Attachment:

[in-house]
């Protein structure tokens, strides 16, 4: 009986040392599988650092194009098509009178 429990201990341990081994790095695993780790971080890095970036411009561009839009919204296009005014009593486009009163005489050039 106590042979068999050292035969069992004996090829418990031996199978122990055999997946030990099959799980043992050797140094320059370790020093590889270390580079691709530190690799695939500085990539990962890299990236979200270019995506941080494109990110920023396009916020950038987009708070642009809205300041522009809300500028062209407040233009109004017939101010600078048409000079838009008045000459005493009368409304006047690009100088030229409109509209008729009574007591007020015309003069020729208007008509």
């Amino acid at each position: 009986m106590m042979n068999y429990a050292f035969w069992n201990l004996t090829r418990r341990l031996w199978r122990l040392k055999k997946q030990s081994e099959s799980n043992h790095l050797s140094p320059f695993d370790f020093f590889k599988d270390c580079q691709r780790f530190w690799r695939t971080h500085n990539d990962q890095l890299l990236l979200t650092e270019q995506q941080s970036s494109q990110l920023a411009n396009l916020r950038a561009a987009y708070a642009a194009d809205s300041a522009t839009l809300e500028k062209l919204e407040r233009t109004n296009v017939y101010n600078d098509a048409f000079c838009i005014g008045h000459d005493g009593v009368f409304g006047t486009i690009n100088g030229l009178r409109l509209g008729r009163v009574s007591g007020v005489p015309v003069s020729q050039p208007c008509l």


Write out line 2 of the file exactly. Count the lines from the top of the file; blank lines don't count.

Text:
């Protein structure tokens, strides 16, 4: 009986040392599988650092194009098509009178 429990201990341990081994790095695993780790971080890095970036411009561009839009919204296009005014009593486009009163005489050039 106590042979068999050292035969069992004996090829418990031996199978122990055999997946030990099959799980043992050797140094320059370790020093590889270390580079691709530190690799695939500085990539990962890299990236979200270019995506941080494109990110920023396009916020950038987009708070642009809205300041522009809300500028062209407040233009109004017939101010600078048409000079838009008045000459005493009368409304006047690009100088030229409109509209008729009574007591007020015309003069020729208007008509």